On the 13th of Adar (Wednesday, March 20th, 2019), we fast from dawn until nightfall to commemorate the fasting of Queen Esther and the Jewish people, which happens a few times in the Purim story as they pray to G-d to save them.
I know what you must be thinking. We are celebrating that we survived, why do we need to fast? Don’t worry! It is only a minor and short fast (pregnant ladies, nursing moms, and sickly people are exempt).
Some tips that may help you:
- Stay hydrated the week of the fast and drink lots of water before the fast begins.
- Wake up early in the morning before the fast begins and chug water /eat something small and filling (I do half an hour before).
Machatzit HaShekel–The “Half” Coins
On the afternoon of the “Fast of Esther” or before reading the Megillah, we traditionally give to charity with three coins in half denominations (three half-dollar coins work) to commemorate the half-shekel given by each Jew as as part of the communal offerings in the Holy Temple (Beit HaMikdash).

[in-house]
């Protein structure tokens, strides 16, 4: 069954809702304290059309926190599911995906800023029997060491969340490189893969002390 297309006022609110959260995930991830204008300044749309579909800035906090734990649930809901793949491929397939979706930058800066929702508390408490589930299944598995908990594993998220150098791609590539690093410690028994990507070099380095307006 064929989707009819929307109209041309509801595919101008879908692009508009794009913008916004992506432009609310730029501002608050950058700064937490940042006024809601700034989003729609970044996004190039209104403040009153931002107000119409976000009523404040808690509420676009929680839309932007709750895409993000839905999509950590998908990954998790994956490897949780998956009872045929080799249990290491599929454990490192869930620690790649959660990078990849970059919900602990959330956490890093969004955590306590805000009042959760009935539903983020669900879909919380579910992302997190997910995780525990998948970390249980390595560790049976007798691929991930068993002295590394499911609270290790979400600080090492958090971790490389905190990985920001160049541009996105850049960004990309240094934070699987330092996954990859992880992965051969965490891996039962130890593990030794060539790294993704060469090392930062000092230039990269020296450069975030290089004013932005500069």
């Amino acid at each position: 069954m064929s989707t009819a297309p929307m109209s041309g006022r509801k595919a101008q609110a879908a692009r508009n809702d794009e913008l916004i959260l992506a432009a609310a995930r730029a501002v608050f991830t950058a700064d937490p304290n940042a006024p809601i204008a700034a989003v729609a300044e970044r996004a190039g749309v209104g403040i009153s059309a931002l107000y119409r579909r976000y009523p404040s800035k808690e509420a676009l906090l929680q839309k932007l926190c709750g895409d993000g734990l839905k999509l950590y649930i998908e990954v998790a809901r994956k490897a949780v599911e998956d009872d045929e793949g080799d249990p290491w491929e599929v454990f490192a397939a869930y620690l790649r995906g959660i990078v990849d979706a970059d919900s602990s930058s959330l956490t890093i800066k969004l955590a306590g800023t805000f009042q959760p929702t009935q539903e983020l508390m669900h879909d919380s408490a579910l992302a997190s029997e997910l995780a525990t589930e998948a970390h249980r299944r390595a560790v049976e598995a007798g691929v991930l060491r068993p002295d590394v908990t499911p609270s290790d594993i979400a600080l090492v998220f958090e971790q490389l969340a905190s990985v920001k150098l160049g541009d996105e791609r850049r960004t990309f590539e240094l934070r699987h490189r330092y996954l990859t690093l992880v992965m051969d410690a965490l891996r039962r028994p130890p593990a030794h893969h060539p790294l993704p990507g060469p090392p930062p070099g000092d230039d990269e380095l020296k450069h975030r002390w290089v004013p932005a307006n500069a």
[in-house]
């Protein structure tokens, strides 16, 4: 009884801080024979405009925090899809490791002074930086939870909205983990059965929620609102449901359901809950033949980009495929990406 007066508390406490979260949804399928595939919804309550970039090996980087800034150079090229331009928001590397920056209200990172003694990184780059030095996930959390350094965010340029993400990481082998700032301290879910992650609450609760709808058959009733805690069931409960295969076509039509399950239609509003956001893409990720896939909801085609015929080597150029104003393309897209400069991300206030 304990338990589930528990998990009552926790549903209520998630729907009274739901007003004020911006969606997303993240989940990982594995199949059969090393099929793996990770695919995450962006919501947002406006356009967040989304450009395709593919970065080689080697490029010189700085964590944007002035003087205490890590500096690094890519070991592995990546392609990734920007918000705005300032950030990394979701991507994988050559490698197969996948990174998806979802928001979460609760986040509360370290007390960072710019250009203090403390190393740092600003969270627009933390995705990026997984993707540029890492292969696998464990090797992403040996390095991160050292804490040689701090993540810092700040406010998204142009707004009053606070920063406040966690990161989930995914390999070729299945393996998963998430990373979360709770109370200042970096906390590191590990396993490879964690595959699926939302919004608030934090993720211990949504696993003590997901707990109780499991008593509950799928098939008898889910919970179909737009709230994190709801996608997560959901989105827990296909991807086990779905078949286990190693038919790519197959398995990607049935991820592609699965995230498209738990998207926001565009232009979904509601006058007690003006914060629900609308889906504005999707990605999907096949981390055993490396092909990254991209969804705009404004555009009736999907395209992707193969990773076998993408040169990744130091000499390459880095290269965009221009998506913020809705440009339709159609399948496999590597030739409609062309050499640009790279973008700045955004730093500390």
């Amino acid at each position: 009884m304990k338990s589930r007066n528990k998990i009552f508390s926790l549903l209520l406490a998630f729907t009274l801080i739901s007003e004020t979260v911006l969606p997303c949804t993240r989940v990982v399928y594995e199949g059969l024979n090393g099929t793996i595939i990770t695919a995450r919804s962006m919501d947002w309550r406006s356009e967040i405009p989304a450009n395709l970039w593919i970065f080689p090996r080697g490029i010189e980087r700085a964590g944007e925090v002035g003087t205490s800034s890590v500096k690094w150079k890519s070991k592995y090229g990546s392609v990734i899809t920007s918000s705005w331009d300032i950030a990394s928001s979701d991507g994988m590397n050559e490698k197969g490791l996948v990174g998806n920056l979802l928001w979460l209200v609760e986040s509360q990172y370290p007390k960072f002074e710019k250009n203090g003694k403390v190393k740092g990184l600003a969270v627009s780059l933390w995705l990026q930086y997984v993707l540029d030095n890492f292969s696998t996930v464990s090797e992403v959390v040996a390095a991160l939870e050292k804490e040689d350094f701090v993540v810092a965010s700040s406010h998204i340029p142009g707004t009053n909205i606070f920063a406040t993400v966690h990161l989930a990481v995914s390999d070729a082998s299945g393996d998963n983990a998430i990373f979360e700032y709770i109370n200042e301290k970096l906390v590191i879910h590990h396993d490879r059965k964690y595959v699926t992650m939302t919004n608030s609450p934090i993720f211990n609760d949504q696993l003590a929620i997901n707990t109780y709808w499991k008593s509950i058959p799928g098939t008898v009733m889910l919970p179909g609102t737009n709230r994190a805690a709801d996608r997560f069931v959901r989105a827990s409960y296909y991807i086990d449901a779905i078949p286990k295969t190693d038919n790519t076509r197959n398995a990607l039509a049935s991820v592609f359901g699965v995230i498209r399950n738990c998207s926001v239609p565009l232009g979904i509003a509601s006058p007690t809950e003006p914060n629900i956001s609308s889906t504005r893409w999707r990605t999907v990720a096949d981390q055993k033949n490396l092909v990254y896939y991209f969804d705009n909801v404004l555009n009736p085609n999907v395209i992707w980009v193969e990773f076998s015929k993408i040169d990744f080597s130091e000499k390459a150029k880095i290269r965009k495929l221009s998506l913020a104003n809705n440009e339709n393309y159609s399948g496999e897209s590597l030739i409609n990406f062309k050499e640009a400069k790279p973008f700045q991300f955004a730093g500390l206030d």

The Jewcy Stuff
Ha’Arba Mitzvot– The Four Good Deeds
Lehazin le Megillah – Listen to the Megillah
All you need to do is to head over to your local synagogue to hear the whole Purim story from a handwritten scroll of the Book of Esther. You need to hear it twice: once during Purim night (March 20th), and then again on Purim day (March 21st). The custom is to make noise using noise-makers such as graggers or stomp on the floor whenever Haman’s (the Purim story villain) name is mentioned.
Pay attention to the words because this is a situation where every word counts! If you miss even one word, you’ll need to listen to the whole Megillah all over again. (Also, be aware that if you’re talking in
Matanot LaEvyonim- Give to the needy
Since Haman tried to kill all of us Jews together, one of the central themes of Purim is Jewish unity. In the spirit of unity, we make special efforts to care for the needy.